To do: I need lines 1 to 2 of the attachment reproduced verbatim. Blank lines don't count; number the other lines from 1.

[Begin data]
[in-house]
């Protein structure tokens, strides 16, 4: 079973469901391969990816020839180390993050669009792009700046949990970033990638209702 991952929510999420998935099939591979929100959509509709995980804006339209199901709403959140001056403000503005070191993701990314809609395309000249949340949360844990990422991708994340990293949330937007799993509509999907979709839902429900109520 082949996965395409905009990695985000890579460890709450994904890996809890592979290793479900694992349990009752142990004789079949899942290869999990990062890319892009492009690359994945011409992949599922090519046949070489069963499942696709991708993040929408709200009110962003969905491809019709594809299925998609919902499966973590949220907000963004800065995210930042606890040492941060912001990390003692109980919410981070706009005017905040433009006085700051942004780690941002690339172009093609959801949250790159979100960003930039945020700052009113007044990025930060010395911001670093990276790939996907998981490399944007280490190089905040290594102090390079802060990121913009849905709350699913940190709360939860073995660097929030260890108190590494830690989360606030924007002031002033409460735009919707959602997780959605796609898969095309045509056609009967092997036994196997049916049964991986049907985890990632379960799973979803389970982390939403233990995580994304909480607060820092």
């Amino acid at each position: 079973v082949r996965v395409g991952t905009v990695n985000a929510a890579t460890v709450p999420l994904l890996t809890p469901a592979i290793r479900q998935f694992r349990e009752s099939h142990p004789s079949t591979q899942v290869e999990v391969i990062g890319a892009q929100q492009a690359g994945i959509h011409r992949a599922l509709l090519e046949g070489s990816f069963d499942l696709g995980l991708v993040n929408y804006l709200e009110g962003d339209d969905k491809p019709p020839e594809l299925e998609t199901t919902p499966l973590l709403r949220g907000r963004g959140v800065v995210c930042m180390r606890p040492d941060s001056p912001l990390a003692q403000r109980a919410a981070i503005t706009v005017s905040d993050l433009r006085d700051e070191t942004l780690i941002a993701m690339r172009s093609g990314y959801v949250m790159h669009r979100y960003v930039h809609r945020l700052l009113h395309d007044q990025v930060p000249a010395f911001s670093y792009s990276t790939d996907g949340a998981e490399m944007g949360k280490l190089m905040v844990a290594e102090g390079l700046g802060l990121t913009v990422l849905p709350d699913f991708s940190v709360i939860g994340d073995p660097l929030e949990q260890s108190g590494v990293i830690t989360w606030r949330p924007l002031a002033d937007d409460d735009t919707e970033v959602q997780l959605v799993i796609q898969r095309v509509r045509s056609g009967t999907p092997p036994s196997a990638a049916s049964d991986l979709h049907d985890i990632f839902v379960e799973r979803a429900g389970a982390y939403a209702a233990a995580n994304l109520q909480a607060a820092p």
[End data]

[in-house]
């Protein structure tokens, strides 16, 4: 079973469901391969990816020839180390993050669009792009700046949990970033990638209702 991952929510999420998935099939591979929100959509509709995980804006339209199901709403959140001056403000503005070191993701990314809609395309000249949340949360844990990422991708994340990293949330937007799993509509999907979709839902429900109520 082949996965395409905009990695985000890579460890709450994904890996809890592979290793479900694992349990009752142990004789079949899942290869999990990062890319892009492009690359994945011409992949599922090519046949070489069963499942696709991708993040929408709200009110962003969905491809019709594809299925998609919902499966973590949220907000963004800065995210930042606890040492941060912001990390003692109980919410981070706009005017905040433009006085700051942004780690941002690339172009093609959801949250790159979100960003930039945020700052009113007044990025930060010395911001670093990276790939996907998981490399944007280490190089905040290594102090390079802060990121913009849905709350699913940190709360939860073995660097929030260890108190590494830690989360606030924007002031002033409460735009919707959602997780959605796609898969095309045509056609009967092997036994196997049916049964991986049907985890990632379960799973979803389970982390939403233990995580994304909480607060820092």